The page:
Based one the article above, if we choose the option O_DIRECT, it described that

O_DIRECT: InnoDB uses O_DIRECT (or directio() on Solaris) to open the data files, and uses fsync() to flush both the data and log files.

As O_DIRECT meaning no\minimizing data would be cached in the kernel page cache, however fsync() is used to flush the data from the page cache to device, so my question is Why MYSQL still use fsync() to flush both the data when the option is O_DIRECT?


Actually, the explanation is added in the documentation you linked in the paragraph following O_DIRECT option's description (highlighting is mine):

O_DIRECT_NO_FSYNC: InnoDB uses O_DIRECT during flushing I/O, but skips the fsync() system call afterward. This setting is suitable for some types of file systems but not others. For example, it is not suitable for XFS. If you are not sure whether the file system you use requires an fsync(), for example to preserve all file metadata, use O_DIRECT instead. This option was introduced in MySQL 5.6.7 (Bug #11754304, Bug #45892).

MySQL bug #45892 contains additional information:

Some testing by Domas has shown that some filesystems (XFS) do not sync metadata without the fsync. If the metadata would change, then you need to still use fsync (or O_SYNC for file open).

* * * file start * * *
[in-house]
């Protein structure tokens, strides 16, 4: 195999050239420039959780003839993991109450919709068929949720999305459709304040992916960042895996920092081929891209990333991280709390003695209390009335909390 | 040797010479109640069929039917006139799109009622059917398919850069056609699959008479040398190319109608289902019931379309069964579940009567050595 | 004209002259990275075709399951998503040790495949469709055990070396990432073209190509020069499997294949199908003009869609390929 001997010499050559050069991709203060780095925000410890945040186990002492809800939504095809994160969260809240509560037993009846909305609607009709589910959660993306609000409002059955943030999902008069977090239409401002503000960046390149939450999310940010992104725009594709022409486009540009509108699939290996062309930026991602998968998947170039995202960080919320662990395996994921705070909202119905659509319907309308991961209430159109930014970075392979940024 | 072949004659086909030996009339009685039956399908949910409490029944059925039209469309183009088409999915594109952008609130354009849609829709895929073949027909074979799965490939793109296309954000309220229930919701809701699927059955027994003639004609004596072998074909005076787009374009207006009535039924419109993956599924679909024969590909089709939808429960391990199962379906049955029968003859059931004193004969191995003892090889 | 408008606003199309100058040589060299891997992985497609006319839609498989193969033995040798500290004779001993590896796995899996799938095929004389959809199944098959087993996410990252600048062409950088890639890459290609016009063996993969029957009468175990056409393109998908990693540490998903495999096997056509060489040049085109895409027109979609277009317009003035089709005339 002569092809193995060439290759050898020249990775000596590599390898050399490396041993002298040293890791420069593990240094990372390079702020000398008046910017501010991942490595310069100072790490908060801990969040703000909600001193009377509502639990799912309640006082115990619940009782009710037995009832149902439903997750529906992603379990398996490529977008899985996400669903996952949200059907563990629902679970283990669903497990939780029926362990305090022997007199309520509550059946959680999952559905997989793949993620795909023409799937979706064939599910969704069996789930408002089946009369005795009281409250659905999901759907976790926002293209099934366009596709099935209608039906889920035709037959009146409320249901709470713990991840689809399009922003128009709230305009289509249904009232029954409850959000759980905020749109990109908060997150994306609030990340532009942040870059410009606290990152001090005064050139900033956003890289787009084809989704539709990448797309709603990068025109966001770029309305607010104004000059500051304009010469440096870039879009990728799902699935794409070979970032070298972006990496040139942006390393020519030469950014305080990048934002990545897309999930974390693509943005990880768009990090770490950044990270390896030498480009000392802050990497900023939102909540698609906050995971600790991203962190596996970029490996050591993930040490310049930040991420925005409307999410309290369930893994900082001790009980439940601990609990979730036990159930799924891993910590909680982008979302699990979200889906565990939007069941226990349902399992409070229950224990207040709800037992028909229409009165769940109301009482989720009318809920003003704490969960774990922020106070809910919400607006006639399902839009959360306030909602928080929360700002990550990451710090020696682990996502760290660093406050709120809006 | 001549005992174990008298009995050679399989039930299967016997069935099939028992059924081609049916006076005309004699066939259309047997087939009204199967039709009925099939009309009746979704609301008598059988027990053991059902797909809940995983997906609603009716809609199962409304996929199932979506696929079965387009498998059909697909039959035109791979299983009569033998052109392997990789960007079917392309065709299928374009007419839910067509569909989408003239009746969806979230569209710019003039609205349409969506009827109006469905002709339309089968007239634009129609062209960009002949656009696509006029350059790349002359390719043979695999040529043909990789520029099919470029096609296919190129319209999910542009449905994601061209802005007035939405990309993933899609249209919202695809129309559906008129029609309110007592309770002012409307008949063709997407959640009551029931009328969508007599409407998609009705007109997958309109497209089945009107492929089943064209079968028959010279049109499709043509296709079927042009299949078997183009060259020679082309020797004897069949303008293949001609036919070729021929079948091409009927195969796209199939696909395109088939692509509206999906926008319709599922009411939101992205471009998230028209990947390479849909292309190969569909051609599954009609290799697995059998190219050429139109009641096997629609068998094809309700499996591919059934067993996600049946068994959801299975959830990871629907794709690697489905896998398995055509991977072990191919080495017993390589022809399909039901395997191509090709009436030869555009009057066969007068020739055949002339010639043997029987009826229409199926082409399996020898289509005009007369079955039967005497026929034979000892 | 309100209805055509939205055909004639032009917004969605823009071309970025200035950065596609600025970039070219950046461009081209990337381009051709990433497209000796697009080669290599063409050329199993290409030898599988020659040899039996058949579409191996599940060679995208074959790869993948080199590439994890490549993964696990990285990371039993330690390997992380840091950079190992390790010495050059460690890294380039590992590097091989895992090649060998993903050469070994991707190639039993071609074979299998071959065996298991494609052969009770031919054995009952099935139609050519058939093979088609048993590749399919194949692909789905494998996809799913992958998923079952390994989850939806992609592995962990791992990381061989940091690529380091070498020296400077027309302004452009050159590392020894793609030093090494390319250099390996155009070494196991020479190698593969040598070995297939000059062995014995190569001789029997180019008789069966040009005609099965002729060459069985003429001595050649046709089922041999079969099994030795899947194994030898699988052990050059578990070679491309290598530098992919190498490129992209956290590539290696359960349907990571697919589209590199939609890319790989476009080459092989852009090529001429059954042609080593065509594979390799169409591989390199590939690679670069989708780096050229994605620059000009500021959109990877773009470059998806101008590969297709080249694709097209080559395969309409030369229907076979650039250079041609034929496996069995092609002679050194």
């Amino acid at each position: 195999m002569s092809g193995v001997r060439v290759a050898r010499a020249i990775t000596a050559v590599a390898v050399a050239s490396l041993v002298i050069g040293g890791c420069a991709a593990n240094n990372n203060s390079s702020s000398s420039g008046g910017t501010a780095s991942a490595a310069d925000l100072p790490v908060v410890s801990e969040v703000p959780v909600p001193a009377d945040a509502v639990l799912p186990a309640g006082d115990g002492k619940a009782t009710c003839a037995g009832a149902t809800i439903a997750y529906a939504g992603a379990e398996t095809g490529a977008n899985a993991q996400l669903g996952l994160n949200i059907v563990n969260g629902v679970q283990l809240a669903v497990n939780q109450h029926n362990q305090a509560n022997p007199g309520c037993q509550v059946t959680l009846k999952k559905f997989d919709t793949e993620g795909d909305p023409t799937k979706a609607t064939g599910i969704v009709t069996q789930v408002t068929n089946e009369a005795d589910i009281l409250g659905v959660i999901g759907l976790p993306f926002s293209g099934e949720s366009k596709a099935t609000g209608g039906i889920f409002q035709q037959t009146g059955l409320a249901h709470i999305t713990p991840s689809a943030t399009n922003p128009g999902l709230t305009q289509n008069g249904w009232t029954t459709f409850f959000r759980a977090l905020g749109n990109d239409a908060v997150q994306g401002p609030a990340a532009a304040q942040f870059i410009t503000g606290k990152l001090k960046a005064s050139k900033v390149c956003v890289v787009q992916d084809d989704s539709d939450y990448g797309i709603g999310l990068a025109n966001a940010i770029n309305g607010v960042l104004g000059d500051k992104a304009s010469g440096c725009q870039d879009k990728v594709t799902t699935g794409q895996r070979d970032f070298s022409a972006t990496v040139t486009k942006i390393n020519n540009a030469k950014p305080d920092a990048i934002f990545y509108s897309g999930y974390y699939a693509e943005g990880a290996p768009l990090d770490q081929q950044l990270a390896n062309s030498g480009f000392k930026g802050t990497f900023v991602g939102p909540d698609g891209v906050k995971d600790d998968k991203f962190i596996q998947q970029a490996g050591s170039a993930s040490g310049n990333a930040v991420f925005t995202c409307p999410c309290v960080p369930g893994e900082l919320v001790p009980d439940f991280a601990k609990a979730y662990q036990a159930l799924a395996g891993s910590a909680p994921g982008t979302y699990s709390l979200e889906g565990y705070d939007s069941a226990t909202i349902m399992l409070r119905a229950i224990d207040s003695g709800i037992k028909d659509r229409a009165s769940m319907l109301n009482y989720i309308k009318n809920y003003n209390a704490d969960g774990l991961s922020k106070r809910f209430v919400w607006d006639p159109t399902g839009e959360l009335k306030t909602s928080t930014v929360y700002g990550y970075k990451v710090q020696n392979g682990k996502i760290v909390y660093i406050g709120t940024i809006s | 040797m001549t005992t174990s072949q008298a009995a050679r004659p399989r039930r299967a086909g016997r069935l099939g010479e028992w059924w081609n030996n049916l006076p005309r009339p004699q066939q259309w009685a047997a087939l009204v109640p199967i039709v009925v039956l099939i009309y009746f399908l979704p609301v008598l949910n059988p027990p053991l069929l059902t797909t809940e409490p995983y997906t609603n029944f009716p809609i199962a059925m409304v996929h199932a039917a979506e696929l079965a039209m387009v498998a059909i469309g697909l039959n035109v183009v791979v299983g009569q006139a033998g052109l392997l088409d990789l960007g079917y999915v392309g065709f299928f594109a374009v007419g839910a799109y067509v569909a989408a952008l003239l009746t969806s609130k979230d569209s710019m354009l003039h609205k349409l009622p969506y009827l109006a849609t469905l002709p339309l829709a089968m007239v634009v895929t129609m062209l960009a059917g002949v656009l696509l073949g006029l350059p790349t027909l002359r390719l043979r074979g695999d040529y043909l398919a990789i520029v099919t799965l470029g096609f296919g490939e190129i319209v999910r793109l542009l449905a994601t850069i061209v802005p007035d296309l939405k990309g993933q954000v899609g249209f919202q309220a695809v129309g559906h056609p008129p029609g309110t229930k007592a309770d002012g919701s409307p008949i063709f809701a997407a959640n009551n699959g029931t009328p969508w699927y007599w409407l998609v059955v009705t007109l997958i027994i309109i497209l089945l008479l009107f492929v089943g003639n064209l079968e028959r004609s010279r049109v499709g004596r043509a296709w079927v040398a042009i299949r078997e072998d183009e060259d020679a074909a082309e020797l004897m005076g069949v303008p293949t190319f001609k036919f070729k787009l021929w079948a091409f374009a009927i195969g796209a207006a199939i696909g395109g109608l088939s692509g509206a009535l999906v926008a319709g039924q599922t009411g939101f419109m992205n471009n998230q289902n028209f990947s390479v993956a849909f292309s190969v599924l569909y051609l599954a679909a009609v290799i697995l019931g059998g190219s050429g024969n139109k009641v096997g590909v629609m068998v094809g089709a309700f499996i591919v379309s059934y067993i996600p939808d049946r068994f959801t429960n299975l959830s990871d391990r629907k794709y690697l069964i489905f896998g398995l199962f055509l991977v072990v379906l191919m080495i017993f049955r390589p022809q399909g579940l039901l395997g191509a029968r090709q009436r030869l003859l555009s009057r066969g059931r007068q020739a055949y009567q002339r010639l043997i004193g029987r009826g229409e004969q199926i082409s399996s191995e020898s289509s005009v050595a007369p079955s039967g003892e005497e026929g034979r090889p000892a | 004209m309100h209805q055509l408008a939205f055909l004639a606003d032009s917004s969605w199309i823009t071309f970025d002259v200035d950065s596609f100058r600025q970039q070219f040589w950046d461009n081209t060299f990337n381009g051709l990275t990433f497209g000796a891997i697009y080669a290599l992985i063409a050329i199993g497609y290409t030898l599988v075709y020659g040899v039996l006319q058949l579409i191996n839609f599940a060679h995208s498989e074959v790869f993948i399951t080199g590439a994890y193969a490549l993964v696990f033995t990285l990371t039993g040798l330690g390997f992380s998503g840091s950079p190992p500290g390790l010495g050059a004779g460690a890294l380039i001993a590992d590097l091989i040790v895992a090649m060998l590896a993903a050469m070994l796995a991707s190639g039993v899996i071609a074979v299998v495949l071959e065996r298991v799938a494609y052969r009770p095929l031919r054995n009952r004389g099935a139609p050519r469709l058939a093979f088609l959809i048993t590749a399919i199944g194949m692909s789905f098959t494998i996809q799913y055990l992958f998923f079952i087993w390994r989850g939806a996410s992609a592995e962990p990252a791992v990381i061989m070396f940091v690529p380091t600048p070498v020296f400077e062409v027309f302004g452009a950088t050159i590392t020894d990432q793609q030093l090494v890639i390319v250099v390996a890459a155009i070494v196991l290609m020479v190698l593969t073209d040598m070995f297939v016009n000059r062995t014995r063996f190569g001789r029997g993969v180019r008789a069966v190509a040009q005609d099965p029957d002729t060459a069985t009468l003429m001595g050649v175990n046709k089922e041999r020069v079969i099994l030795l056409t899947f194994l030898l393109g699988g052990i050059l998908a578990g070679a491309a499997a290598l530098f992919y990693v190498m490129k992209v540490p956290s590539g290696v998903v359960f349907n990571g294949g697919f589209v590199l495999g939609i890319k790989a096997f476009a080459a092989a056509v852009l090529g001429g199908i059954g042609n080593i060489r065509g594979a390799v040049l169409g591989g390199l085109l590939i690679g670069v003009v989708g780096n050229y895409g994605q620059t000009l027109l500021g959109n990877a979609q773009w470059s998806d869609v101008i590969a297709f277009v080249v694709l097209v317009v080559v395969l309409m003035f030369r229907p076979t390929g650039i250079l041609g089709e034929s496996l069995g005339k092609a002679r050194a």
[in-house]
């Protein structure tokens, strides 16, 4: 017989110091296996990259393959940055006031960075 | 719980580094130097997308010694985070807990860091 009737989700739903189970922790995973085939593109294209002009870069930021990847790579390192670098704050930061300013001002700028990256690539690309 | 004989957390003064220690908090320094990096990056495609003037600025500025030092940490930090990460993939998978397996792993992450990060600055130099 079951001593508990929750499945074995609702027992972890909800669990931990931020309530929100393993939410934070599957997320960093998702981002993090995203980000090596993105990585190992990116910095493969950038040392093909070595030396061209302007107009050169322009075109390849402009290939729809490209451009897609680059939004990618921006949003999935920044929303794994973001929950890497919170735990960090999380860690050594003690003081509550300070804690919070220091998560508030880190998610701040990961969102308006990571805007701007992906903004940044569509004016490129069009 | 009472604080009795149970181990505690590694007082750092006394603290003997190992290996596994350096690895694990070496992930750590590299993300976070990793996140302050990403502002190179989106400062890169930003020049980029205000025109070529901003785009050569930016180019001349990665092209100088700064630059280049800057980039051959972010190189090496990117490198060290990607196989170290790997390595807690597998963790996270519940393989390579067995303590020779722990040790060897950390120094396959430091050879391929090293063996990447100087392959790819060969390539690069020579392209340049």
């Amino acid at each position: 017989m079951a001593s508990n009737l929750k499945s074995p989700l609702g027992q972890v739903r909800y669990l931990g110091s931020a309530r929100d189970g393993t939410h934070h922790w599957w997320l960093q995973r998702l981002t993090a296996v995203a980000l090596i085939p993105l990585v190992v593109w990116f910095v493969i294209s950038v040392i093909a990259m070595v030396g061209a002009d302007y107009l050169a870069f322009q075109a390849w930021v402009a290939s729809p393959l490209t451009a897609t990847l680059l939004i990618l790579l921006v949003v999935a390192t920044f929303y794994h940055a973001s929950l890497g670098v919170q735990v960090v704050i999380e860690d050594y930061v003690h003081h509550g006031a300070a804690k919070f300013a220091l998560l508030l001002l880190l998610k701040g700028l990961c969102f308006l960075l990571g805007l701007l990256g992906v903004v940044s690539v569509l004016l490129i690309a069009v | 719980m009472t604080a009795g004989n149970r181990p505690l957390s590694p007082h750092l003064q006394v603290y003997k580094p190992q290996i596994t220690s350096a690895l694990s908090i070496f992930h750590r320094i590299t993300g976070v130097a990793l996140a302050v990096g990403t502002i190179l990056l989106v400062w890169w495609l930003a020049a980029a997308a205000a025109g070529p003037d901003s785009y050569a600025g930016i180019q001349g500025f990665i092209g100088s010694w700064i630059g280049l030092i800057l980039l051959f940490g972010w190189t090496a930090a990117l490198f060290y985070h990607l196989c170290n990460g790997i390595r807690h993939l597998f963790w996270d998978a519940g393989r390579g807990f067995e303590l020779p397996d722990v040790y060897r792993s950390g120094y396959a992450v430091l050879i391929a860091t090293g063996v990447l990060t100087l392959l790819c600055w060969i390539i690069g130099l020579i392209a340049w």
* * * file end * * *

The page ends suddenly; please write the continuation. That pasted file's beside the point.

For example, if a file grows while O_DIRECT is enabled it will still write to the new part of the file, however since the metadata doesn't reflect the new size of the file the tail portion can be lost in the event of a crash.


Continue to use fsync when important metadata changes or use O_SYNC in addition to O_DIRECT.

To sum it up: not using fsync() with certain file systems would cause MySQL to fail. However, MySQL offers the option from v5.6.7 to configure MySQL (well, innodb) tailored to your own OS' capabilities in this aspect by adding O_DIRECT_NO_FSYNC option.

  • Thank you Shadow, besides metadata, it seems that fsync() is used for volatile write-back cache of the Disk\Device: "Recall that the storage may itself store the data in a write-back cache, so fsync() is still required for files opened with O_DIRECT in order to save the data to stable storage"lwn.net/Articles/457667 Jan 4 '17 at 1:50
  • You need O_DIRECT|O_SYNC for some FSes, but that's hideously slow, so writing async then doing fsync is often superior. Apr 8 '18 at 11:54

O_DIRECT skips OS cache but it does not ensure that data is persisted on disk. O_DIRECT writes only to drive write cache. Once drive write cache is disabled the rate falls down to fsync level. O_DIRECT could be a good option if drive write is crash safe (backed by a battery).

Check this blog for a very thorough analysis

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